The Match of the Day theme tune is 50

Fifty years ago today, on 15th August 1970, BBC introduced a new theme tune for Match of the Day. It would become an iconic part of British culture.

Young composer Barry Stoller recorded a demo in his London basement using a Clavioline, an early electronic keyboard that replicated the sounds of trumpets.

The BBC then recorded a full orchestra version for the show, but the song lost its magic when it was played perfectly.

So the tune that I first heard that Saturday, and that millions heard every week for decades, was the original home-recorded demo played by three musicians in a basement.

David Coleman introduced the first episode to use the new theme tune. Here are the opening credits:

All four teams wore plain single-colour shorts without sponsor’s names plastered across their chests.

In the main match, I watched Don Revie’s Leeds beat Matt Busby’s Manchester United with a beautiful goal.

Peter Lorimer crossed the ball from the right side of the penalty area towards Mick Jones at the left side.

I assumed Jones would head it back across the box to Allan Clarke, but he scored directly with a powerful header.

In the second match I watched John O’Hare shoot Derby County one up against Chelsea, before Ian Hutchinson scored with two headers to give victory to the reigning FA Cup holders.

For the obsessive among us, the line-ups were:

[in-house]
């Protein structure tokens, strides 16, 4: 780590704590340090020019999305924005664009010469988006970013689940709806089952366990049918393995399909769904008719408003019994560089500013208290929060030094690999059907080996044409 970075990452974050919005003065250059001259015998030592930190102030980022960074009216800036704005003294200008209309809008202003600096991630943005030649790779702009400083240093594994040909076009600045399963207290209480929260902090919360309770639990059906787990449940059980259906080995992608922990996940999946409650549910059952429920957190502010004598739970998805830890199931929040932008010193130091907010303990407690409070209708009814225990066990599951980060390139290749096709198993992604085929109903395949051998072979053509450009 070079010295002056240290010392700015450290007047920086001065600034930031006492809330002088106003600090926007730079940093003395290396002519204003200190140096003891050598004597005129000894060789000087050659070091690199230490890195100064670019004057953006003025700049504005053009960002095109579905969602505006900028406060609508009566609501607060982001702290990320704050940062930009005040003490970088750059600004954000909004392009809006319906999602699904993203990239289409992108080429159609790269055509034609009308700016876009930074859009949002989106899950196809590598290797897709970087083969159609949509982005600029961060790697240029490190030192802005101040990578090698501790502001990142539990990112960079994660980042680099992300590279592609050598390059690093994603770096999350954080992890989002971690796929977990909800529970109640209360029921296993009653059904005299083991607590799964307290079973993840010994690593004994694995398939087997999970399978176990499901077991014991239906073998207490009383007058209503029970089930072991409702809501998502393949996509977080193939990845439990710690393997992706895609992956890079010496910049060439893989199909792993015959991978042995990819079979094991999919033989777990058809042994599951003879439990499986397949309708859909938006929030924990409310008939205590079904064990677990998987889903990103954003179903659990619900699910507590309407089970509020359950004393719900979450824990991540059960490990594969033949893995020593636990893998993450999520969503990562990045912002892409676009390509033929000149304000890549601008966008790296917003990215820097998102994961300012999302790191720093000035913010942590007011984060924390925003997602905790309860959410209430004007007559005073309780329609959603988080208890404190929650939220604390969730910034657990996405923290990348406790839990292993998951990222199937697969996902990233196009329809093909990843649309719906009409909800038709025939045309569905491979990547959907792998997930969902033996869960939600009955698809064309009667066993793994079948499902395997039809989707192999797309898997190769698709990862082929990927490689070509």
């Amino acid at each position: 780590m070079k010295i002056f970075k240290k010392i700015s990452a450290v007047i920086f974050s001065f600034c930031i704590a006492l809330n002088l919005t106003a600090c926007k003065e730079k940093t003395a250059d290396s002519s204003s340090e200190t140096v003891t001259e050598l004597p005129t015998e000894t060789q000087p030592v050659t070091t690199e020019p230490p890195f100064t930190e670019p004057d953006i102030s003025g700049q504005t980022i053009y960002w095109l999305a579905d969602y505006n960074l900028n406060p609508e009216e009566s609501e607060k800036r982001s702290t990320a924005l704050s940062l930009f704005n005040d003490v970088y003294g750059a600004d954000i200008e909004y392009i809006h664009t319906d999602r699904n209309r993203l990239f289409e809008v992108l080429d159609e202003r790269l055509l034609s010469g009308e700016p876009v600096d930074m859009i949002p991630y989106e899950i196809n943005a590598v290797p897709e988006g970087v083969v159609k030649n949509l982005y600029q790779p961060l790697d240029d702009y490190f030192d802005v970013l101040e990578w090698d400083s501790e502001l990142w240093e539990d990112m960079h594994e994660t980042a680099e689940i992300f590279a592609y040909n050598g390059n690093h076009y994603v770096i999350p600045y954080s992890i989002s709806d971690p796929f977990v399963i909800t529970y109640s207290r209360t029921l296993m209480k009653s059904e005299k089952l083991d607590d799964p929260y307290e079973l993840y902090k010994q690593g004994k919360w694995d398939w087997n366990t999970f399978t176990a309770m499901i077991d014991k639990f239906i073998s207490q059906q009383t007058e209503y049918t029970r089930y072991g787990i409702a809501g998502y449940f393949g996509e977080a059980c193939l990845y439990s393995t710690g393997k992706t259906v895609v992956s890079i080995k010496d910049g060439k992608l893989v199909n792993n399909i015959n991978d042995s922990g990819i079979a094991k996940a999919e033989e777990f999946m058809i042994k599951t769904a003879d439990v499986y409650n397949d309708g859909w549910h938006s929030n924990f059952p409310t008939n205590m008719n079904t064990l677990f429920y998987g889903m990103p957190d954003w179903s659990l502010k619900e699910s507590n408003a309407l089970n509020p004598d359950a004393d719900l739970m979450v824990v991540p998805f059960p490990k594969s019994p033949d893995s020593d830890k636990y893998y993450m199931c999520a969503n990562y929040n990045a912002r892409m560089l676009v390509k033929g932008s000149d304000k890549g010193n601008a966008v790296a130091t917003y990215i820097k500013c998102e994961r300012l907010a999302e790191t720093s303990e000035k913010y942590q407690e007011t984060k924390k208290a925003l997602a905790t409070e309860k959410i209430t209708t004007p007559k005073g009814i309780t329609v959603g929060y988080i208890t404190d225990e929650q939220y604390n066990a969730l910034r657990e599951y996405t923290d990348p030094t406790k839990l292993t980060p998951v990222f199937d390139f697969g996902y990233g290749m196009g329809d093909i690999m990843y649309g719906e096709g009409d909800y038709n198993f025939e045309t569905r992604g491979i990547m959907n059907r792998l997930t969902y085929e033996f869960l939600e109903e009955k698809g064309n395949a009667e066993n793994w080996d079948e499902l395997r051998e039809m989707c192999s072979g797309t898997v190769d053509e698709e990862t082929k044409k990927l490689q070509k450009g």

Manchester United
Alex Stepney, Tony Dunne, Paul Edwards, David Sadler, Ian Ure, Paddy Crerand, Nobby Stiles, John Fitzpatrick, George Best, Bobby Charlton, Brian Kidd.

Leeds
Gary Sprake, Paul Madeley, Terry Cooper, Billy Bremner, Jackie Charlton, Norman Hunter, Peter Lorimer, Allan Clarke, Mick Jones, Johnny Giles, Eddie Gray.

Chelsea
Peter Bonnetti, John Dempsey, Ron Harris, Paddy Mulligan, Marvin Hinton, John Hollins, Peter Houseman, Alan Hudson, Keith Weller, Ian Hutchinson, Peter Osgood.

Derby County
Les Green, Rob Webster, Roy McFarland, Dave Mackay, John Robson, Willie Carlin, Alan Durban, John McGovern, Alan Hinton, Kevin Hector, John O’Hare.

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3 Comments

  1. I always thought it was borrowed from, and not credited to, a folk song I often heard on TV around that time… Football Crazy, by Robin Hall and Jimmy MacGregor. What yah think?

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